The big brand safety debate – CNN Vs. Advertisers

By Ari Applbaum May 30, 2018

Meredith Artley, CNN Digital’s SVP/editor-in-chief spoke recently about Brand Safety at a conference. She explained that Brand Safety means that brands do “not want to be associated with news that is ‘bad’.”

This definition is quite accurate – advertisers are increasingly concerned about their ads appearing near content that is harmful or inappropriate.

She added that “it’s understandable, in a way. But it’s problematic for CNN – and for many other news organizations.”

Why is Brand Safety problematic?

Because today’s ads run (almost) everywhere. As soon as marketers choose to advertise only against positive content, a huge portion of the content on CNN and other sites, especially news sites, becomes irrelevant and unmonetizable. Consider how much of the news cycle is dominated by politics, accidents, death, disasters, conflict, sex, etc.

She suggested that if advertisers become highly selective, CNN’s inventory will shrink and the content that can’t be monetized will “get put behind a paywall and become less accessible, especially to people who might need it most or might not want to or be willing to pay for it.”

In other words, the new emphasis on Brand Safety will hurt publishers and readers alike.

How does Artley suggest dealing with this problem?

She argues that Brand Safety needs to be redefined. Instead of “marketers not wanting to be next to so-called bad content. It’s about marketers wanting to be inside of the umbrella of a trusted news brand.

In a way, she’s suggesting that if you are a brand, as long as your ads appear on a site that is trusted and reputable, where news is not fake and a certain editorial standard and quality is kept, you should be pleased. The context of each page — as determined by its many text, images, and video components– is irrelevant, as long as the media brand is trustworthy and reputable.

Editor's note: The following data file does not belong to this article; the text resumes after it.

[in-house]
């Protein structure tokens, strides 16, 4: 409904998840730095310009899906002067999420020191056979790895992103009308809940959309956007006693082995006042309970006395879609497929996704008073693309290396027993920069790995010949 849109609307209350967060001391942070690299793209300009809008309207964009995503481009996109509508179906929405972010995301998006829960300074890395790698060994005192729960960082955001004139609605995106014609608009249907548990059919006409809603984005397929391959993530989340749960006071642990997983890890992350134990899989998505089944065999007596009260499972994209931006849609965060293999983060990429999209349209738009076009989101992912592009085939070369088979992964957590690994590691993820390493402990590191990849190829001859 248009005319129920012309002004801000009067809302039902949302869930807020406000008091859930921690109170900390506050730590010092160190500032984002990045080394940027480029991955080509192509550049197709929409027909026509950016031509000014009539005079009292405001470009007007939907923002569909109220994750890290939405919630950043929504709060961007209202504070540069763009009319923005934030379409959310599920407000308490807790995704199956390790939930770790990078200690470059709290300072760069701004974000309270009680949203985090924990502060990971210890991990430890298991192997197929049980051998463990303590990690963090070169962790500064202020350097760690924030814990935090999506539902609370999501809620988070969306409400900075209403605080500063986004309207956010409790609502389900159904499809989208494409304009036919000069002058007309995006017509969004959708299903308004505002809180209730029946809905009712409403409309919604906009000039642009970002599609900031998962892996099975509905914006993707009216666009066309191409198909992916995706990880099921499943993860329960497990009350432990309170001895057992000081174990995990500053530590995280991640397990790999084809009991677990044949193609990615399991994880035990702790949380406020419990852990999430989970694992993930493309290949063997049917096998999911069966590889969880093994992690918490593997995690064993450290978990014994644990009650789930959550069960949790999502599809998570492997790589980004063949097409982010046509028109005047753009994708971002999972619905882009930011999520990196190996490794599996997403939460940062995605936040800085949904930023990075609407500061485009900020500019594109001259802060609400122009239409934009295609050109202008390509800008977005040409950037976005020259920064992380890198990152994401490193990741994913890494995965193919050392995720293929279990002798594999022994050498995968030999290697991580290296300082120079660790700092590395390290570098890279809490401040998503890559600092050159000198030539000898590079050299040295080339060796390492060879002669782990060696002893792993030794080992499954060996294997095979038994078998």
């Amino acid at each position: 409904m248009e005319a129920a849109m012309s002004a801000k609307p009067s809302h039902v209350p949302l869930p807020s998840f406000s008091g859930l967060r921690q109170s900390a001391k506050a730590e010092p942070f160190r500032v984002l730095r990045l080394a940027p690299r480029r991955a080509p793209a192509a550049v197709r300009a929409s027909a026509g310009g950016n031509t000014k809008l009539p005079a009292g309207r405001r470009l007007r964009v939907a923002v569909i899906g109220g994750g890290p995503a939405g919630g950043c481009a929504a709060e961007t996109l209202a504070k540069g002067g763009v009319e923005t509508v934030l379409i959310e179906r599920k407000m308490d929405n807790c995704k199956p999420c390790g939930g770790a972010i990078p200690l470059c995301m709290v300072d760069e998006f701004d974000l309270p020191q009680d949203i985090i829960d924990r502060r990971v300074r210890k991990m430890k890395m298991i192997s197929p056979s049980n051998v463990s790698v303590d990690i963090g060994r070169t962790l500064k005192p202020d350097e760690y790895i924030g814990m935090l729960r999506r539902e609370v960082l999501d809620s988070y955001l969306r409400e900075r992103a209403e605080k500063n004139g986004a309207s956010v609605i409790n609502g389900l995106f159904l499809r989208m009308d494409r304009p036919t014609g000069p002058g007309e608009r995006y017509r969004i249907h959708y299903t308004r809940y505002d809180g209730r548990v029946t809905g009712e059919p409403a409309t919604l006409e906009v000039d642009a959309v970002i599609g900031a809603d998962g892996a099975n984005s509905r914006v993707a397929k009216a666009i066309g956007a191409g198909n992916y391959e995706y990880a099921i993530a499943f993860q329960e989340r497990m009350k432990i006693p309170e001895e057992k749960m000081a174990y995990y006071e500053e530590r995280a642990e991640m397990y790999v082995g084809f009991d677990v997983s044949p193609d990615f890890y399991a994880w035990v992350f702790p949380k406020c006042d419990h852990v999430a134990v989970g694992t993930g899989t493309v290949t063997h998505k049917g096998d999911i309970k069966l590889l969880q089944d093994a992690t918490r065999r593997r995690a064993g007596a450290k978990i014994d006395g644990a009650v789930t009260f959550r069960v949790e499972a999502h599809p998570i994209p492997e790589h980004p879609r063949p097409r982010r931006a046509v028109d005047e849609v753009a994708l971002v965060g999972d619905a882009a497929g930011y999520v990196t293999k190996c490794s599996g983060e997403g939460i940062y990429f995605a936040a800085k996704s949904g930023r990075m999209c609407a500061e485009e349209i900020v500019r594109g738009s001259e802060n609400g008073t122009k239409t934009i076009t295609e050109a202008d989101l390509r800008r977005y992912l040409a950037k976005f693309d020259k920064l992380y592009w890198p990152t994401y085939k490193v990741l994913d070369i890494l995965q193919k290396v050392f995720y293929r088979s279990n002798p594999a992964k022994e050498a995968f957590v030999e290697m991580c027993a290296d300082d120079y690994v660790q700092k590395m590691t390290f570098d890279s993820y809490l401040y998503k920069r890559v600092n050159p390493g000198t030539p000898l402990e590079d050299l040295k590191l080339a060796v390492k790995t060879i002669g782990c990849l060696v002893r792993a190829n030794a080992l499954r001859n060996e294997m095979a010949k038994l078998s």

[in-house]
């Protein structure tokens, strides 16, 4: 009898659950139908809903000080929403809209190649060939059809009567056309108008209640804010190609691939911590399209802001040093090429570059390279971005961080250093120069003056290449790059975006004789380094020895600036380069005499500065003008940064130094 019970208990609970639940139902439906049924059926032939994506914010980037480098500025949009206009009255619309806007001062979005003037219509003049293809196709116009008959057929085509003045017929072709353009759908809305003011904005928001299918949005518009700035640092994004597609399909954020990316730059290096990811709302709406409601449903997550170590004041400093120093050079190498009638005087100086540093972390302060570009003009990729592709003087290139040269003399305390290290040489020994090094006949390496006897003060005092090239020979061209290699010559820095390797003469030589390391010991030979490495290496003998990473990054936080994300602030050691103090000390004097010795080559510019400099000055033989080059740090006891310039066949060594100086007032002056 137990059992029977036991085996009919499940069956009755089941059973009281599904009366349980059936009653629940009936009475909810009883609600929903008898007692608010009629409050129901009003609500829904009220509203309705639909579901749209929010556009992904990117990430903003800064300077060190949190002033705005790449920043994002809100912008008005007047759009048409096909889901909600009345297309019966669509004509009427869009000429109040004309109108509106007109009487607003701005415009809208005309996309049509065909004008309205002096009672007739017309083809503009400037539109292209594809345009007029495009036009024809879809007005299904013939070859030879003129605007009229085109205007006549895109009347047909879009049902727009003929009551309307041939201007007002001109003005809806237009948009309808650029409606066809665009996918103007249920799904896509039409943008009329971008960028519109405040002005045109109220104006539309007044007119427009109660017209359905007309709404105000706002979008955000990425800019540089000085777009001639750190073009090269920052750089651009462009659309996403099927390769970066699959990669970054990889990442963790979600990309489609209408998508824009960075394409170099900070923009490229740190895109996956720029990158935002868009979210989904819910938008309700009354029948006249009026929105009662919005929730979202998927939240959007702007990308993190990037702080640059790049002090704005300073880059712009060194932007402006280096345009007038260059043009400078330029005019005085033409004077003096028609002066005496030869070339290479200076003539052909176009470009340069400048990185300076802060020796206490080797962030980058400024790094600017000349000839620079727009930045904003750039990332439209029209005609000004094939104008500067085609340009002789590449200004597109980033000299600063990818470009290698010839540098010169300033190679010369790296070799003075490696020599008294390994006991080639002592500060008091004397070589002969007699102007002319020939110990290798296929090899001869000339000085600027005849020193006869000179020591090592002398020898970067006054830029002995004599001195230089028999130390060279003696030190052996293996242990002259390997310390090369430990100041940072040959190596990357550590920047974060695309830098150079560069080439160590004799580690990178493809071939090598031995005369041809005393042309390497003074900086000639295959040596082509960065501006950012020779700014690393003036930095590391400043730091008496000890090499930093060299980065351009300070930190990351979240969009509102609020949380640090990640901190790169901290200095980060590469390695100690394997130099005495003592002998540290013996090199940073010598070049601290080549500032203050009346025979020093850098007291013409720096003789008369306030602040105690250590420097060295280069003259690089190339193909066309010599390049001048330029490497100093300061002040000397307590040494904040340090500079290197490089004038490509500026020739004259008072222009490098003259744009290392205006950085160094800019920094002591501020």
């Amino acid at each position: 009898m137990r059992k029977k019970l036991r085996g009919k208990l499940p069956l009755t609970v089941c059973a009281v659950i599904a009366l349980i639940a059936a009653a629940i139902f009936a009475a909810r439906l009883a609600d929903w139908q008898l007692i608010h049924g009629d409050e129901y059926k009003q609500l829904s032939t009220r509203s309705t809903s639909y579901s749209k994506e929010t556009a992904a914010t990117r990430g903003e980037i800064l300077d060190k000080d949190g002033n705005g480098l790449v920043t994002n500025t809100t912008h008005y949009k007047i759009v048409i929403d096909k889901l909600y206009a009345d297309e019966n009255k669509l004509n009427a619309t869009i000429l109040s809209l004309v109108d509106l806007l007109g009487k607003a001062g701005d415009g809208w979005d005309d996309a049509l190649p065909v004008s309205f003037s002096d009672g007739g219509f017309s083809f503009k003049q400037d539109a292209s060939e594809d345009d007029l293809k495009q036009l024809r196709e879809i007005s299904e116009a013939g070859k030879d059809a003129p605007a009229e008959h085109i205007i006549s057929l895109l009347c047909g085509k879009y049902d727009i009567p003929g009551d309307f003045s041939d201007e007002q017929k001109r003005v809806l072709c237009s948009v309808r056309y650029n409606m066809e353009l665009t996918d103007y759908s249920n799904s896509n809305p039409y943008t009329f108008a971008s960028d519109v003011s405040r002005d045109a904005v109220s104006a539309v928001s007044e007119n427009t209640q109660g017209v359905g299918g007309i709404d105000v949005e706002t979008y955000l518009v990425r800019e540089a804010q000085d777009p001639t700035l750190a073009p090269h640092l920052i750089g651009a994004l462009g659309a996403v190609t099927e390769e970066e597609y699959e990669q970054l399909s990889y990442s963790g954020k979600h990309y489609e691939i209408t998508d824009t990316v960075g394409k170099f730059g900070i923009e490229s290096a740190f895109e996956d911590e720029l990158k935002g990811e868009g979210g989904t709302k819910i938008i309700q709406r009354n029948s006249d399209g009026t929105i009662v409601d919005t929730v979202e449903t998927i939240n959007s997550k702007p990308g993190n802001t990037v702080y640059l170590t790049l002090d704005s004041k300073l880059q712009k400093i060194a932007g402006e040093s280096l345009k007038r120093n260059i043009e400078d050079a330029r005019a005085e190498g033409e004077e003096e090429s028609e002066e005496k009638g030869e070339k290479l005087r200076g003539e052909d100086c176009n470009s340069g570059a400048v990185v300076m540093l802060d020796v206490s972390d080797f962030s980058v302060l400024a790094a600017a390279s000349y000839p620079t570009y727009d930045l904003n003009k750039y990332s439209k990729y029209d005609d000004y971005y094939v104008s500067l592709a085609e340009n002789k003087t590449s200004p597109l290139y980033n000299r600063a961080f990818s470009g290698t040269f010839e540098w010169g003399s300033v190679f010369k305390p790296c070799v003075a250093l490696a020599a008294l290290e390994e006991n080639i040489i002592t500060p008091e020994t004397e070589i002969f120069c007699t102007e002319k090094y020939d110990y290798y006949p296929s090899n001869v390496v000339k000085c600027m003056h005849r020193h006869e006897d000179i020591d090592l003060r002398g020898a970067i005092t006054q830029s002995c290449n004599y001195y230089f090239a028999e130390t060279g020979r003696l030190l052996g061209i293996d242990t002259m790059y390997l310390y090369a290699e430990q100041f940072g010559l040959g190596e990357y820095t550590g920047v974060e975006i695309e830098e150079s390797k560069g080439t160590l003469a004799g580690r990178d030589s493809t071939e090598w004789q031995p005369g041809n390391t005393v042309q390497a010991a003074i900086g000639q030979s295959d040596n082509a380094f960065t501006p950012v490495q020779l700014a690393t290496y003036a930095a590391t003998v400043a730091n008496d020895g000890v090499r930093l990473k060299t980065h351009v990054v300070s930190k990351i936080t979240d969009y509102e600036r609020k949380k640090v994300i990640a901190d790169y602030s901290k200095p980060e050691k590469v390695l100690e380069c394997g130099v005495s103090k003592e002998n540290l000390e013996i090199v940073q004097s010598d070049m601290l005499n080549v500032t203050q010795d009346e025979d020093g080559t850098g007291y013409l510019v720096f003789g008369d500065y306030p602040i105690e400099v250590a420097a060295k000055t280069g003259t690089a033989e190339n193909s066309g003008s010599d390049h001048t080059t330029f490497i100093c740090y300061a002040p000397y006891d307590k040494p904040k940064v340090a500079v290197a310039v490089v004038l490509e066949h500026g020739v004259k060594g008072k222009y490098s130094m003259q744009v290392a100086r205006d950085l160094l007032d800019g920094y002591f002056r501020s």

But for advertisers, this would be a step back, not forward.

Before Brand Safety became such a crucial focus, marketers pushed for clean traffic, media quality, user targeting, and viewability. In other words, as long as ads appeared on reputable sites and viewed by real, relevant people, advertisers were content.

And none of this has gone away – they are all prerequisites. But I don’t see how Artley’s definition will convince marketers to go back to that minimum. The fact is that advertisers now demand more; they demand contextual relevance.

Marketers want to know that even within a reputable environment, their brand message and sentiment are not harmed by negative, inappropriate or irrelevant content.

Ideally, they want to target the content that works best for them. Even if the CNN logo is at the top of the page, Toyota, for example, presumably wants to avoid car accident content completely and would prefer to place video ads before Automotive (and perhaps Outdoors, Family, Travel, Sports, etc.) content.

It will be interesting to see if CNN can educate the market and redefine Brand Safety so narrowly. I doubt it will succeed. Like with past initiatives, it’s much more likely that CNN and other leading publishers will need to reinvent themselves to meet the requirements of those who control the purse strings – brands and agencies.